•General Obligation Bond Payment Activity has discrepancies according to the auditor’s findings. A principal payment of $115,000 and an additional interest payment of $53,723 were made but the payments weren’t related to the Nursing Home General Obligation Bond. 

“County officials speculated” the $115,000 could have “paid down a school bond liability” and it is not clear if the $53,723 check was “actually cashed.”

•Taxes Receivable was another area where the auditors found discrepancies of over $5.9 million in 2017 and nearly $300,000 in 2018. The protested taxes receivable balance did not agree with the cash held in the protested tax fund for either year and the County couldn’t explain why.

•Correction of Errors was a finding and was caused due to the lack of “internal controls over financial reporting.” Both the 2017 and 2018 financial statements contained “misstatements” that did not include “disclosure describing the nature and effects of the errors.”

•Segregation of Duties, or the lack of them, was cited by the auditors in the area of payroll and journal entries.

•Accounting Policies and Procedures for the County were described as “not detailed and appears to be out of date” and “appear not to be followed.” The auditors pointed out the financial statements for 2018 and 2017 do not agree to the County’s trial balances for the same time period.

•Year End Financial Closing Processes was listed as a finding and resulted in the auditors’ report stating, the County’s financial statements for 2017 and 2018 “cannot be relied upon.”

•Preparation of Financial Statements was another finding that resulted in the auditors pointing out, “The County does not employ or contract with personnel that are qualified to prepare and review their financial statements.” The auditors reiterated, “The financial statements are unsupported, have material errors and cannot be relied upon.”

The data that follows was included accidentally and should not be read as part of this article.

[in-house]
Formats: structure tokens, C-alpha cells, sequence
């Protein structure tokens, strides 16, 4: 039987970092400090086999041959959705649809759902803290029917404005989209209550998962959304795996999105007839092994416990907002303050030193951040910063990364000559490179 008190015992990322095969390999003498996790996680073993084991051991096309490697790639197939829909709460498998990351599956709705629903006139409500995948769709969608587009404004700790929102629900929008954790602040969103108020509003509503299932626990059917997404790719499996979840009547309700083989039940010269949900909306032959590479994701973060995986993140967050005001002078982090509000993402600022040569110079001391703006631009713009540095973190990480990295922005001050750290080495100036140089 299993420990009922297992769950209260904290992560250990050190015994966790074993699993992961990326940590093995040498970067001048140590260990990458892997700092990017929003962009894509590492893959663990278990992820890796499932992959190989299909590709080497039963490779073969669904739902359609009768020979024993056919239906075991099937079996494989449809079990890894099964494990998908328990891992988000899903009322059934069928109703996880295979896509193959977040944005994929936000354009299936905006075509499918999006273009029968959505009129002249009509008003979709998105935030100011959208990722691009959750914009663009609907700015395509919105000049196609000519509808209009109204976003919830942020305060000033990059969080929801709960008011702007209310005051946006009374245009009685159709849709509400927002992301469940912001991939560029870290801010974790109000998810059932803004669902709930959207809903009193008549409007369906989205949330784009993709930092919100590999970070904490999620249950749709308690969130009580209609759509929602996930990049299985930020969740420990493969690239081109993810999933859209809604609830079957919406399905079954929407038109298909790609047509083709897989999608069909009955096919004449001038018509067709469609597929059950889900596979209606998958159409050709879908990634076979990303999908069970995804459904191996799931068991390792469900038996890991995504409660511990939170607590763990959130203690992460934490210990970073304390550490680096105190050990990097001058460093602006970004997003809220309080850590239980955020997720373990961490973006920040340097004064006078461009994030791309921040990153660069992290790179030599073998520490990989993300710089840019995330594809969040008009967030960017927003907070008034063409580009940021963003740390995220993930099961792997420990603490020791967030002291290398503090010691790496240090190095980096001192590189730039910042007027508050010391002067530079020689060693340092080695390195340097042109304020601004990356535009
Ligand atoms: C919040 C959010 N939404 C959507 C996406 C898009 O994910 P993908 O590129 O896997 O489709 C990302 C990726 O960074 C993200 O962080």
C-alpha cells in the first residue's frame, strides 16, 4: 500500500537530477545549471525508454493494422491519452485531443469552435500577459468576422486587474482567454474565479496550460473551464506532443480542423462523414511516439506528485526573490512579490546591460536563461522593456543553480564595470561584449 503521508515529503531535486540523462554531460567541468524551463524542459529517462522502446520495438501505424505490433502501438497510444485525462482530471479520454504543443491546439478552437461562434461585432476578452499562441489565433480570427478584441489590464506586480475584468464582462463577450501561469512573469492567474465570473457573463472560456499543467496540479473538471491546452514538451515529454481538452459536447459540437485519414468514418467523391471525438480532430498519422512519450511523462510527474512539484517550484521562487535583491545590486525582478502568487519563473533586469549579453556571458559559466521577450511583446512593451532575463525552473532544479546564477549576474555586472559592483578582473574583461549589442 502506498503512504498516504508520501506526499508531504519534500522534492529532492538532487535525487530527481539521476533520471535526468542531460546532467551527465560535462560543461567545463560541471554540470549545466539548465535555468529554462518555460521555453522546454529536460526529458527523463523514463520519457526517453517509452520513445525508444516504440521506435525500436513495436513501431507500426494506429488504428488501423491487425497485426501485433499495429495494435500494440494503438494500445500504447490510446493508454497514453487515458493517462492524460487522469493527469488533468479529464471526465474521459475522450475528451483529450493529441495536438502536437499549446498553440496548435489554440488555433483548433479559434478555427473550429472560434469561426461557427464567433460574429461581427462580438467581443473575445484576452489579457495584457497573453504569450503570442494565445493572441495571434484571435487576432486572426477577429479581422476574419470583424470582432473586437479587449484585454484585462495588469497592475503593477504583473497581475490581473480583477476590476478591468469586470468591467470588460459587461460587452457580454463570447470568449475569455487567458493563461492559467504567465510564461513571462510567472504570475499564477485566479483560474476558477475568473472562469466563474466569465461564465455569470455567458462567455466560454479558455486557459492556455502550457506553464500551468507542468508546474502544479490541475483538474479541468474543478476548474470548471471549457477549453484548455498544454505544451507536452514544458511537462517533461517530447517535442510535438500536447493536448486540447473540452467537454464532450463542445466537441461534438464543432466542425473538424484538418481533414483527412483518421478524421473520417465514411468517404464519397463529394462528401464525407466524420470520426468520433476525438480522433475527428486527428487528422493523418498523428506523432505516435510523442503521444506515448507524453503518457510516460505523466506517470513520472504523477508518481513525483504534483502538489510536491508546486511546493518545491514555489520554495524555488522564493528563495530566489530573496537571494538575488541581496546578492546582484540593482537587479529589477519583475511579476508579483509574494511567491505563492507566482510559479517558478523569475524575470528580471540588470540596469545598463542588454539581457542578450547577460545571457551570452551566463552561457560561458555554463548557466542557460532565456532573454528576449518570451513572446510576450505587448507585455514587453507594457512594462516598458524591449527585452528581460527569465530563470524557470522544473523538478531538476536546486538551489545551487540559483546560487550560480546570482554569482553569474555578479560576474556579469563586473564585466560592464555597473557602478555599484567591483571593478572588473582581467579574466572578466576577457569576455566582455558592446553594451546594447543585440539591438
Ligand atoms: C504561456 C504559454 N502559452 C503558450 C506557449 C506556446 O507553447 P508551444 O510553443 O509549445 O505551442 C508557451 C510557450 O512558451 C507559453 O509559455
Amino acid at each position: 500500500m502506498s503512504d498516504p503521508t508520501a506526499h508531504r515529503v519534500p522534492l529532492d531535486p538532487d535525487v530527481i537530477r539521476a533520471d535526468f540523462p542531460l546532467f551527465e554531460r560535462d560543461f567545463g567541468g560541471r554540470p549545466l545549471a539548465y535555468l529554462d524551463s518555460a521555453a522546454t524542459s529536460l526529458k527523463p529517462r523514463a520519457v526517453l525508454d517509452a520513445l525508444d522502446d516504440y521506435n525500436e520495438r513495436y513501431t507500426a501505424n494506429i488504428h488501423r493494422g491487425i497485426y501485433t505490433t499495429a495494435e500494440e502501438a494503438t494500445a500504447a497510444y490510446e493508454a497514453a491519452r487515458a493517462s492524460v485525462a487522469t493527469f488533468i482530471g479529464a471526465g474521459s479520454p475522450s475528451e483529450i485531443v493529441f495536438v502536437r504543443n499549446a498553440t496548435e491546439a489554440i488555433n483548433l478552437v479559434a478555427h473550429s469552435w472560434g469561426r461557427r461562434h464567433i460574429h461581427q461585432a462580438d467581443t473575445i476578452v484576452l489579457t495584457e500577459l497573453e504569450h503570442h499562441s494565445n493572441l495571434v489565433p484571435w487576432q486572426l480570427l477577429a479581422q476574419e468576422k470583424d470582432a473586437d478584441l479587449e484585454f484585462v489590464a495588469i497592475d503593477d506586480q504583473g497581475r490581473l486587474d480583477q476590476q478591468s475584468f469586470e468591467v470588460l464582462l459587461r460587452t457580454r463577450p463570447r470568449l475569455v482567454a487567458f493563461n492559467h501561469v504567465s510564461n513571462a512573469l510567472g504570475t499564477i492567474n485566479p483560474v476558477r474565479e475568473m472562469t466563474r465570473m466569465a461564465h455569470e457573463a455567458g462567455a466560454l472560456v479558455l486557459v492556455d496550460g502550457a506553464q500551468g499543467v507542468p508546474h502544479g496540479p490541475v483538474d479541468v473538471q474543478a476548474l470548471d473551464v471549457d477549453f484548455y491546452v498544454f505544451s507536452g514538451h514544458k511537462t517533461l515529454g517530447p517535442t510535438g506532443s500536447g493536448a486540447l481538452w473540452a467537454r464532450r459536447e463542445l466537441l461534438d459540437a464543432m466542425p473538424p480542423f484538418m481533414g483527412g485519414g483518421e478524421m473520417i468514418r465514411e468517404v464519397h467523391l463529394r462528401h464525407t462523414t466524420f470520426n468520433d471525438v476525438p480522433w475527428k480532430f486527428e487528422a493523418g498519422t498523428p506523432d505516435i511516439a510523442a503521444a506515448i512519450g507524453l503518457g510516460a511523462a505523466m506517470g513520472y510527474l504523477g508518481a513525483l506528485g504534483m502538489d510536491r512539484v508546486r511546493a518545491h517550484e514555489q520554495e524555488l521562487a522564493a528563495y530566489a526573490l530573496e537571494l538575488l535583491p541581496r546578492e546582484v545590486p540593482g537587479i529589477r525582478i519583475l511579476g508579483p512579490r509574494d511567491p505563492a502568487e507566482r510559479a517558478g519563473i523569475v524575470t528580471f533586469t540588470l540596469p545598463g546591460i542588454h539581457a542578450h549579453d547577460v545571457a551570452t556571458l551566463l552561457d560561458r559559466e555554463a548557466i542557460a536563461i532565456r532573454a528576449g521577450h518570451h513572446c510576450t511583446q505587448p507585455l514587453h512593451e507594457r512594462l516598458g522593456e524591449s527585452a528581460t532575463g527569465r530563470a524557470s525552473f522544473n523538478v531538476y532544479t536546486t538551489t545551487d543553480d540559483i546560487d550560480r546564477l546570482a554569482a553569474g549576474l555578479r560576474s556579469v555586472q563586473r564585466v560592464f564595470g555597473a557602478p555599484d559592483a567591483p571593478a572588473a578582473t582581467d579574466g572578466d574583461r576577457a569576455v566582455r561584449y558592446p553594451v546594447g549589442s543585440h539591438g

Lack of Inventory Records was a finding due to the Road Dept. holding culverts for later use but not listing them as county assets. “Assets were understated by an unknown amount” in both 2017 and 2018. The auditors found there is not a process in place to “ensure significant quantities of material and supplies inventory are recorded as assets in the County’s records.”

•Accounts Payable was a finding due to the County’s failure to maintain an accounts payable listing. Without maintaining the listing the auditors wrote, “the County’s management does not know who it owes at year end.”

•Internal Controls over Payroll Action Forms was a finding due to “the payroll action forms are either missing or incomplete.” 

•Excess Reserves were noted for the Senior Citizens and Transportation funds for both 2017 and 2018. The auditor’s report found the county is not in compliance with state law.

•Delinquent Filing of Annual Financial Reports (AFR) was cited due to the County failing to file its AFR for 2017 and 2018 on time. This was not done on time, despite the County retaining an outside CPA firm to assist them with the preparation of the AFR.

•Exceeding Budgetary Authority to Spend was a repeat finding again for 2017 and for 2018. The total excess funds in 2017 was $1,035,555 and in 2018 it was $80,746.

•Capital Assets Procurement was a finding due to the County not complying with the state law for purchases over $80,000 and not maintaining evidence it obtained the appropriate number of bids for certain purchases.

In 2017, there were three County purchases over $80,000 and County officials could not provide evidence of public posting of bids nor the required number of bids for any of the three purchases.

In 2018, there were three fixed asset purchases over $80,000 and the County could not locate evidence of public posting of bids for two of the three purchases. County officials could not locate evidence of the required number of bids for any of the three purchases.